Decentralized microgrids can enhance grid resilience in the face of natural disasters or cyberattacks, reduce the energy wasted during transmission and promote the deployment of renewable energy sources to aid in the fight against climate change. And yet, decentralization transforms a complicated system into one that is unequivocally complex, introducing new and formidable challenges for those tasked with managing the country’s energy supply.

The centralized grid that America has long relied on was designed for predictability. When utilities can forecast accurately how much energy customers will need, they can balance current and frequency with precision and ensure supply accommodates demand. An energy system based on a distributed node-to-node model could be more efficient and resilient, but it is inherently less predictable.

Distributed energy resources (DERs) such as solar panels, wind turbines, and battery storage give customers the ability to disconnect from the grid at will, creating potentially significant fluctuations in demand that grid operators must be prepared for. Unexpected generation or shortfalls from DERs can create significant volatility in the energy markets. Left unchecked, supply variability can also lead to network congestion, power outages and other problems that disrupt energy distribution planning and create unwanted expenses. More innovation in the form of custom business and technology solutions are necessary.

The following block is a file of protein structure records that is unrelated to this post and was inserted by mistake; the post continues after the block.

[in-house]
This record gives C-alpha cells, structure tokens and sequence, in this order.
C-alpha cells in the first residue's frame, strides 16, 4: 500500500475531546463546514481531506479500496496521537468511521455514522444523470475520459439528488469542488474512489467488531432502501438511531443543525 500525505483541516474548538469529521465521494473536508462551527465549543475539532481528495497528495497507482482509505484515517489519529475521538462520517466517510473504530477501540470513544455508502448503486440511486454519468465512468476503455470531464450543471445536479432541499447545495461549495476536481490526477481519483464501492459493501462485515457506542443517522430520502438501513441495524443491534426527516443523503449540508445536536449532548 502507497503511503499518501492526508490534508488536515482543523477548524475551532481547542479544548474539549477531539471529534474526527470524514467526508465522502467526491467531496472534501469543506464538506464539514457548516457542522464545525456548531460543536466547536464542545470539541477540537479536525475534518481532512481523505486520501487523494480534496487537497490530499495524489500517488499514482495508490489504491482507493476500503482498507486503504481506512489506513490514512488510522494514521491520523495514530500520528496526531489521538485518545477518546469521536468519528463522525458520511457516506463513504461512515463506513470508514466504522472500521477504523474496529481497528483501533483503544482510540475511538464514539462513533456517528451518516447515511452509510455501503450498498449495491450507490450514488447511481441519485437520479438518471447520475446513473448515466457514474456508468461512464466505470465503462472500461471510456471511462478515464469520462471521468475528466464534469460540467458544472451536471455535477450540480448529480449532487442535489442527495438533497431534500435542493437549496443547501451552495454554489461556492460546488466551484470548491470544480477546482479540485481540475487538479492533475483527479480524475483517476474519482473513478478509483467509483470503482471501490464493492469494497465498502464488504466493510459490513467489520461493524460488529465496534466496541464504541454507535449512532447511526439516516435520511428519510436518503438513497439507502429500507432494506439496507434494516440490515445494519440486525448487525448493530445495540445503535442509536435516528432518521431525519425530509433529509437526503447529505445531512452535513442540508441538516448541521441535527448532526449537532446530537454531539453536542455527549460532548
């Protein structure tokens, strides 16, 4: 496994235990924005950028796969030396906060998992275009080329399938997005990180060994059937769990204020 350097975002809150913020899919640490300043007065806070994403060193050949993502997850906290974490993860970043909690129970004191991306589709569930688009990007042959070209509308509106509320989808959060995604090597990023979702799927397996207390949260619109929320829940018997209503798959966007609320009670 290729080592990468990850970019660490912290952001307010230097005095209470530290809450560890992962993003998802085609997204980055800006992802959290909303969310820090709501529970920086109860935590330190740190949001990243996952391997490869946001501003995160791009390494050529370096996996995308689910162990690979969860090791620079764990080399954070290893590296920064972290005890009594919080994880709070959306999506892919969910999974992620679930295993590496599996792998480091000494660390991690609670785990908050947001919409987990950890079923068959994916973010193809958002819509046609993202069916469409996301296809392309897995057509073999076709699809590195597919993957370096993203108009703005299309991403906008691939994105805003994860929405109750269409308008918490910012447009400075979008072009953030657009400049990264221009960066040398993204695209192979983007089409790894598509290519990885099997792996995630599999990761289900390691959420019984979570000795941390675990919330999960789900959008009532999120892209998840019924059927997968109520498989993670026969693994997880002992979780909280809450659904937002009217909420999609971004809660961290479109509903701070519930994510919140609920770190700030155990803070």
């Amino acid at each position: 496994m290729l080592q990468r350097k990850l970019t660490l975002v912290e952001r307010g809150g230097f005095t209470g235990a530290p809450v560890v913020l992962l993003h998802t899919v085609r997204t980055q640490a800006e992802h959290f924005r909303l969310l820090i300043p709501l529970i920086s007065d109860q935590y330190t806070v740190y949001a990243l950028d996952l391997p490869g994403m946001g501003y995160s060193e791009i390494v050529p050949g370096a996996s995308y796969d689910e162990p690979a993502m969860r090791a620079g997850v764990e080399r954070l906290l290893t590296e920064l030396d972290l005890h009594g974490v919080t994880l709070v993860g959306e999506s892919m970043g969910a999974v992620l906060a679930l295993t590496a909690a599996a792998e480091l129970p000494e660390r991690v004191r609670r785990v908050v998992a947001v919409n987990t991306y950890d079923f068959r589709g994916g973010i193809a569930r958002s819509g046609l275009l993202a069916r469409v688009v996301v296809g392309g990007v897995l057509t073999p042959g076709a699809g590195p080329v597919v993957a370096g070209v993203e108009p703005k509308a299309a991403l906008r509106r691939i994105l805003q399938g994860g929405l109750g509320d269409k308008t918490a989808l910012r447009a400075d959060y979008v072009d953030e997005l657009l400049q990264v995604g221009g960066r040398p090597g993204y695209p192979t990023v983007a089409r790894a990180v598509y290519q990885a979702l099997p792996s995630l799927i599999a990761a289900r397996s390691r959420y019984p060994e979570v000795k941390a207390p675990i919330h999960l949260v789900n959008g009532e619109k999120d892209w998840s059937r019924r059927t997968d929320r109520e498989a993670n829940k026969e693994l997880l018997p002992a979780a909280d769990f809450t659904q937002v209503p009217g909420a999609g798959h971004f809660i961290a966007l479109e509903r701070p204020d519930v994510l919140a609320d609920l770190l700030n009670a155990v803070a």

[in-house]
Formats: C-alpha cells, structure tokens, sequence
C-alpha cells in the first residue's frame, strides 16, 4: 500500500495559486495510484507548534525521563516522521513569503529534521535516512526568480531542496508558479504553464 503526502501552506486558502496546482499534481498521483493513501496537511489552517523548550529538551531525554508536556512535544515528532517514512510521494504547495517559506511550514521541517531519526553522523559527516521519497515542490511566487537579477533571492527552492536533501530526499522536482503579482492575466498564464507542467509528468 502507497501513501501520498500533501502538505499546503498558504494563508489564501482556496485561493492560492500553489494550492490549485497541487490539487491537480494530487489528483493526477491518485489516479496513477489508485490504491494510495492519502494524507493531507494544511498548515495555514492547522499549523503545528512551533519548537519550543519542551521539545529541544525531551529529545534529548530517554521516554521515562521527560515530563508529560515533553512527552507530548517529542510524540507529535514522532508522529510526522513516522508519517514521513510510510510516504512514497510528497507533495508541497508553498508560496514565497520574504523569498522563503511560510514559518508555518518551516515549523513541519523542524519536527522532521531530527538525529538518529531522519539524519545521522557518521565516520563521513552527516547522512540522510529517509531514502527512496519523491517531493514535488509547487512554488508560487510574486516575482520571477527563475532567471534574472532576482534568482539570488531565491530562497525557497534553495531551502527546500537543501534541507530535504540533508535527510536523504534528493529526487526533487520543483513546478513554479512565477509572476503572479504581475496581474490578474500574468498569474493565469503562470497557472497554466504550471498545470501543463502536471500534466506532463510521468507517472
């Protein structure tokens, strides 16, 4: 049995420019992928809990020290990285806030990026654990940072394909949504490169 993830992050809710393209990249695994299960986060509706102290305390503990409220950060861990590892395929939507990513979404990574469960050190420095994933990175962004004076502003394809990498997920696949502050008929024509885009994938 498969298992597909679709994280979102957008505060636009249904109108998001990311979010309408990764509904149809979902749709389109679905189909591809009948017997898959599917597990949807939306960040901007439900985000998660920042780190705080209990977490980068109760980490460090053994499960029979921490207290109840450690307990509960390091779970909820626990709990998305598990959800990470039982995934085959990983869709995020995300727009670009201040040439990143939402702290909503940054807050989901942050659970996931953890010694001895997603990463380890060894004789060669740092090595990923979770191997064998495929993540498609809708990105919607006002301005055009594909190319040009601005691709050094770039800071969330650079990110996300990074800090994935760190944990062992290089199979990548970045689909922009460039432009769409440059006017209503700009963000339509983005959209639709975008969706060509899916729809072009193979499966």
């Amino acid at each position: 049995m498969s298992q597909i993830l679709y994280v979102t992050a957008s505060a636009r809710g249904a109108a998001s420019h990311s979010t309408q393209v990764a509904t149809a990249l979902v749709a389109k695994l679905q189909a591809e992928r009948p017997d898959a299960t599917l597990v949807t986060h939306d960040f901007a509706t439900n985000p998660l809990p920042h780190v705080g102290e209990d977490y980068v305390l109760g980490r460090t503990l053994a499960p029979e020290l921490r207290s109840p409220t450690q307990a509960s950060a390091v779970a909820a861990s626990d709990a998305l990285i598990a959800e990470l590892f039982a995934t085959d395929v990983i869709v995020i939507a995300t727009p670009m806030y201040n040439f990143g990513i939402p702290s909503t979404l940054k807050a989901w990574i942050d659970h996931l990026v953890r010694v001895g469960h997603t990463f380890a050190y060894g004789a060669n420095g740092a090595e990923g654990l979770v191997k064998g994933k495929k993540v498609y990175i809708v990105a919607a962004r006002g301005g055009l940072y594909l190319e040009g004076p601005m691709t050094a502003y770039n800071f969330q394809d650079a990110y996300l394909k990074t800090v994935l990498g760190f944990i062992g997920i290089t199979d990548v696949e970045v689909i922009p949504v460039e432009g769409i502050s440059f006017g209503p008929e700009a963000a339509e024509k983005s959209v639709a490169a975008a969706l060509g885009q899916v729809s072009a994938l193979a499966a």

The search for solutions

In recent years, a growing number of utilities have explored the use of virtual power plants (VPPs) to manage energy distribution on the main grid as more DERs are introduced. VPPs aggregate the capacities of various DERs within a given area — the boundaries of which can expand or contract as market conditions dictate — so that they can be managed at utility scale to ensure success and create better experiences. The cloud-based aggregation software used by VPPs provides features that mimic power plant control rooms and let grid operators address frequency and load imbalances remotely to keep the network stable.